I think that my goal is two-fold. Firstly to challenge myself and inspire myself and to expand my own knowledge of myself and my subconscious mind. That is the primary goal of my pictures. At the same time I am always hopeful that the pictures will have a transforming effect on other people in a positive way. That they become more in touch with themselves and they can find places within their minds that they have never visited before. That’s scary for a lot of people and for me it’s always been challenging and exhilarating.
In Western societies we are obsessed with controlling things but ultimately it’s just a sort of defense mechanism because the variables are too chaotic and innumerable for us to feel comfortable and confident. These rooms in my photographs can be seen as a place of the mind. They reflect some sort of archetypical mental state. (…) I’m trying to delve deeper into my own and the human condition.
Having shot almost exclusively with a Rolleiflex for the majority of his artistic career. The well-balanced, square format of his photographs became a defining characteristic of Ballen’s work. His ability to artistically evolve however and embrace new mediums and formats can be seen in his numerous video productions to accompany his photo series, not to mention his 2013 collaboration with Die Antwoord on the video I Fink u Freeky. A further step into unknown territory came in 2014 when Ballen obtained a Leica M Monochrom and he was initially apprehensive about his first foray into digital photography.
I’d never used digital before and the first thing that occurred to me was – will I be able to use this camera? Will seeing the images instantly affect my rhythm? Soon I realized that it didn’t but the second thing I wanted to find out was – is the quality better, equal or worse than a 6×6? This was a crucial point. I didn’t want to be doing something where the quality was substantially worse. I soon saw that the quality was amazing and the tonal range of the Monochrom was better than with film.
The next step came when he got hold of a Leica SL and started to experiment with color photography. Despite his assertion that the black and white nature of his pictures was crucial in denying their ability to duplicate reality, Ballen realized that his work could exist in color and remain enigmatic.
The colors themselves have an enigmatic quality to them. I use the colors in a way that you would come to the same conclusion as with the black and white. If you look at Max Ernst or other surrealist painters, they use color but their work is about dreams and you don’t see them as real.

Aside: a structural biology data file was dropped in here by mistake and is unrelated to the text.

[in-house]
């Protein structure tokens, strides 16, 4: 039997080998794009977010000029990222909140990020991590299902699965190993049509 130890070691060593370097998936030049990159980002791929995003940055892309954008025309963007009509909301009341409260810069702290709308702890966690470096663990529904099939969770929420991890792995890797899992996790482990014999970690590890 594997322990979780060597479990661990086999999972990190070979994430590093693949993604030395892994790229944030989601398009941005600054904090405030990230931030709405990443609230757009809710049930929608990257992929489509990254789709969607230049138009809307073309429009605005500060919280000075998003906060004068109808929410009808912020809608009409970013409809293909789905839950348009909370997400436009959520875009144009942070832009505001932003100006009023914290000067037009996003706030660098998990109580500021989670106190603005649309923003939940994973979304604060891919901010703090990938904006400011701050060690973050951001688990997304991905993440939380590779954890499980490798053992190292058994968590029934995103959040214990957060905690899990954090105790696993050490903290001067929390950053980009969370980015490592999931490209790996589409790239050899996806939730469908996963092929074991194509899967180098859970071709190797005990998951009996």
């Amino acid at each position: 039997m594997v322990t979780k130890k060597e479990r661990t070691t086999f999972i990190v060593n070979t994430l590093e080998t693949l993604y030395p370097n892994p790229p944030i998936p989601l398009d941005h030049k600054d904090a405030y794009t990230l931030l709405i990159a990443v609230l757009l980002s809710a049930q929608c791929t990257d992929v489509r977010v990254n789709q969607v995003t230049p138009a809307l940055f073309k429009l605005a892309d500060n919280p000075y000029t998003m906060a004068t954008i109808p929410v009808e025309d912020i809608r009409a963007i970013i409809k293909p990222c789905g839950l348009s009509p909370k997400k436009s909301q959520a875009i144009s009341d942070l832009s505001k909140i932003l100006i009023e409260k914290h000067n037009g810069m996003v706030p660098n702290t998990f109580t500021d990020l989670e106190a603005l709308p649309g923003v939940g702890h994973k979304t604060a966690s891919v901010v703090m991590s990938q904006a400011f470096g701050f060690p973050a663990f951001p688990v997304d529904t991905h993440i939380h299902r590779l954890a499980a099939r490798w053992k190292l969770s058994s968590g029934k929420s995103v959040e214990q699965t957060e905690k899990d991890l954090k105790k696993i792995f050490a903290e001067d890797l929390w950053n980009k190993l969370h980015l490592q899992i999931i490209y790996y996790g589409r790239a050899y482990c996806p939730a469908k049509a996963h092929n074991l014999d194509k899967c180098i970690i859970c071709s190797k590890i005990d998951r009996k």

I started taking a few more color pictures and was very quickly amazed at how good they looked and how different they were. It was a different zone that I had said I wasn’t interested in before. I was able to use the colors to compliment the meaning of the picture. If I was to do the Ballenesque book again I would expand the Leica chapter because the SL has had a big effect on my career in recent years.
At the age of 68, Roger Ballen can certainly look back on a colossal career, which has seen him develop an inimitable style of photography and go on to influence numerous artists from a variety of fields. Speaking with him, one thing becomes unavoidably apparent: his level of self-reflection. In addition to the pure strength of his body of work, it is also this factor, which will undoubtedly have a defining role on his artistic legacy.
I would say that what inspires me more than anything else, and should, is my own work. If my own work doesn’t inspire me then I’m in trouble. You’ve got to learn from and build on your own work.
Over the past five decades, Ballen seems to have tacked a course of introspection, which has been reflected not only by the inversion of his artistic gaze but also in the spaces, in which he works. He began by traveling out into the world during his youth and photographing the subjects that spoke to him. He then photographed within the domestic spaces of outsiders and thereafter began creating and capturing images of cell-like, metaphorical spaces of the mind. He talks often of blurring the lines between the real and the unreal in his work, where fact is fiction and the conscious merges with the unconscious. Dreams become real and the real becomes a dream.
The book Ballenesque is available via the publishers Thames & Hudson.
You can fully immerse yourself in the world of Roger Ballen via his website.